OR: State mistake puts personal data at risk

Alan Gustafson reports:

Sloppy handling of confidential records by a state agency in Salem left people’s names, Social Security numbers, ages and addresses exposed in an open recycling bin outdoors.

The blunder by the Housing and Community Services agency put low-income, elderly and disabled residents at risk of becoming targets of identity theft or other abuses.

In a separate security lapse by another state agency, confidential records with the names and Social Security numbers of former state parks and recreation employees landed in the same recycling bin.

Read more on StatesmanJournal.com. The report indicates the names of assisted living facilities whose residents had their details in the recycling bin. As to the parks department, it seems to be denying some of the problem:

Computerized data sheets with employment information about dozens of parks and recreation employees were found in the recycling bin. The forms had employees’ names, job titles, pay amounts and performance appraisal dates, but they didn’t have Social Security numbers or other types of personal information.

Agency officials said the employment-data records didn’t require shredding and were properly discarded in the recycling bin.

However, other forms found in the bin had the names and Social Security numbers of six former parks and recreation employees.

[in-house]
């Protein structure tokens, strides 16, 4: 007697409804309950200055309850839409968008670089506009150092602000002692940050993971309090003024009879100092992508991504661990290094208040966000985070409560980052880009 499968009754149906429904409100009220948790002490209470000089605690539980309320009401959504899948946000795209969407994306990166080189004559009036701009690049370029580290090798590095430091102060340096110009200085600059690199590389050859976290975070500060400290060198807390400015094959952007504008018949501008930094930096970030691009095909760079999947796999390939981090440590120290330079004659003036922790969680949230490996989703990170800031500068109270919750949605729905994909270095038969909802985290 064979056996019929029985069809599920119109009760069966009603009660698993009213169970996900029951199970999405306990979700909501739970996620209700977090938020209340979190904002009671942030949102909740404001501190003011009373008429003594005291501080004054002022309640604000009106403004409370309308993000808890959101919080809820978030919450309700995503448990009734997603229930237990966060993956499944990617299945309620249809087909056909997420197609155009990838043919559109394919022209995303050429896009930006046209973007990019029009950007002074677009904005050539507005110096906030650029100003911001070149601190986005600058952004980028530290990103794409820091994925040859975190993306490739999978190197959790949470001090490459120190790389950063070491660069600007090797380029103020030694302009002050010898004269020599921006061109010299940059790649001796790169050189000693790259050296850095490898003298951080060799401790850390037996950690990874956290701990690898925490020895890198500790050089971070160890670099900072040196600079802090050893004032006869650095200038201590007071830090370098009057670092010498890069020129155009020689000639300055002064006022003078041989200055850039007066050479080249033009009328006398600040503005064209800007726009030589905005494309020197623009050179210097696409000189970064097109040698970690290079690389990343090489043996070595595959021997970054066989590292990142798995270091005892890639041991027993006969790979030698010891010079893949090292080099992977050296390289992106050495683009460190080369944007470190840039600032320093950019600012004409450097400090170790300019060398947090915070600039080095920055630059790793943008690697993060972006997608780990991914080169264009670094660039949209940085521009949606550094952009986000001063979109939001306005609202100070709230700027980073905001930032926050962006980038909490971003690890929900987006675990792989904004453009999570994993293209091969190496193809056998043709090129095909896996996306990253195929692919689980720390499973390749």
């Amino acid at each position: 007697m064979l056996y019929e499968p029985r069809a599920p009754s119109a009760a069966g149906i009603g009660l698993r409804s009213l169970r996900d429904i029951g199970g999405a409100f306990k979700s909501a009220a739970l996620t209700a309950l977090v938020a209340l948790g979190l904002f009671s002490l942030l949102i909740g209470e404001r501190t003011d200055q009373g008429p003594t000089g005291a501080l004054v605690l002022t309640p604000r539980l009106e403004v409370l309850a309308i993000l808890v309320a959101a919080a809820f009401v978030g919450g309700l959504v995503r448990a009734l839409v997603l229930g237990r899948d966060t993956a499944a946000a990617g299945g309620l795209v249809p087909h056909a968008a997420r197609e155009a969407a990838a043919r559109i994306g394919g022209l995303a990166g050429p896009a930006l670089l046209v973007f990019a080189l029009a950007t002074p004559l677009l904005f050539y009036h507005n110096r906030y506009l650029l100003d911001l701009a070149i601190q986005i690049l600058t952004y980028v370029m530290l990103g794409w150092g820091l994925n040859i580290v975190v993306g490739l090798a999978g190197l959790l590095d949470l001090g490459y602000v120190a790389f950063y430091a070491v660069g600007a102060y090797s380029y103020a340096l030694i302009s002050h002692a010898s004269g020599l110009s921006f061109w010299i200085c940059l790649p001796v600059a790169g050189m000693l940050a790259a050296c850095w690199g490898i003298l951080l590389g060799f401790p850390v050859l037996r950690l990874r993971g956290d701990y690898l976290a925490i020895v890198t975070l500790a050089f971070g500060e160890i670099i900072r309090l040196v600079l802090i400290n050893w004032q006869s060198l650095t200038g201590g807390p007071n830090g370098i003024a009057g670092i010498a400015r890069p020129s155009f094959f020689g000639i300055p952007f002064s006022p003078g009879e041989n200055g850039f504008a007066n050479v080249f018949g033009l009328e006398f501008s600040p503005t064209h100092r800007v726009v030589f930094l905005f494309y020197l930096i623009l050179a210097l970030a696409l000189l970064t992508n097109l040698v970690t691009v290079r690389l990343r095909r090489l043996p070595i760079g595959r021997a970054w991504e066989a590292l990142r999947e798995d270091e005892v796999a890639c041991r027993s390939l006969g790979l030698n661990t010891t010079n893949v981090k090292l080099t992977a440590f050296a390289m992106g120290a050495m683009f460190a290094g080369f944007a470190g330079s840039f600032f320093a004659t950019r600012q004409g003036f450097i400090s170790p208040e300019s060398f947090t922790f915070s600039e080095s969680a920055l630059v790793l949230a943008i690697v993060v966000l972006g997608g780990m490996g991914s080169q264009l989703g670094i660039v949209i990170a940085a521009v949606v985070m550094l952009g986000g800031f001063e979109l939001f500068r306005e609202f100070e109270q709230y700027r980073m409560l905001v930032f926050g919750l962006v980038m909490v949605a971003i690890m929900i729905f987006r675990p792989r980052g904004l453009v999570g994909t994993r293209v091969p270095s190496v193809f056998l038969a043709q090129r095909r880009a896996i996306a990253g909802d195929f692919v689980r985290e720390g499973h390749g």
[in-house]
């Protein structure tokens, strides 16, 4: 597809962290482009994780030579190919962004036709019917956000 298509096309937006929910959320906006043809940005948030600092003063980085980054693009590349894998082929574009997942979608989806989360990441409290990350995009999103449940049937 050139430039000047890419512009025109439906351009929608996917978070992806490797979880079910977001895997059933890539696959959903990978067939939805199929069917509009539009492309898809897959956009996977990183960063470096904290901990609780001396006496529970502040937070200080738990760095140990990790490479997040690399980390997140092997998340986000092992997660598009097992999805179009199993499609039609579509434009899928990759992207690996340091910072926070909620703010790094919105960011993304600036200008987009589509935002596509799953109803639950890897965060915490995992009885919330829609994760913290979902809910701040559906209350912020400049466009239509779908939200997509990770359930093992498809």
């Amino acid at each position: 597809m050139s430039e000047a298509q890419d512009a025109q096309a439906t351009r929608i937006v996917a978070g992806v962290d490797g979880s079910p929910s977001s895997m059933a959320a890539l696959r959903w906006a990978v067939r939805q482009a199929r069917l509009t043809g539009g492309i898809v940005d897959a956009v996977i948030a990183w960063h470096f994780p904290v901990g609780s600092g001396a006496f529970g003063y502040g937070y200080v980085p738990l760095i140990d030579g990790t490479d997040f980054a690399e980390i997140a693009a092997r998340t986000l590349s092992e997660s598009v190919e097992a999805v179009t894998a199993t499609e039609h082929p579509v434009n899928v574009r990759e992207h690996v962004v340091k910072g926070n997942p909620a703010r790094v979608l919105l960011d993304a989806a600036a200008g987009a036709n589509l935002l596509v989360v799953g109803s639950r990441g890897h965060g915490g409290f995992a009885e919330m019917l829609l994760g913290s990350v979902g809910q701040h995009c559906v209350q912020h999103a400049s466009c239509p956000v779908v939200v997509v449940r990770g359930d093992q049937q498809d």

The news story also provides an update to another exposure breach reported previously on this site:

The Oregon Department of Consumer and Business Services issued a cease-and-desist order against insurance agent Robert Warren Spruill for violating the identity theft protection act and the Oregon Insurance Code.

It was the first case enforced by the state under the ID theft protection act, which took effect in early 2008.

Officials said Spruill, owner of Brooke Auto Insurance and Brooke Agency Services Company LLC, placed more than 1,000 insurance business records in a dumpster behind the agency’s Portland office. The documents contained clients’ personal information, including client names, Social Security numbers, drivers license numbers, bank account numbers and credit card numbers.

The state fined Spruill $11,000, with $8,500 suspended as long as he complies with the order.

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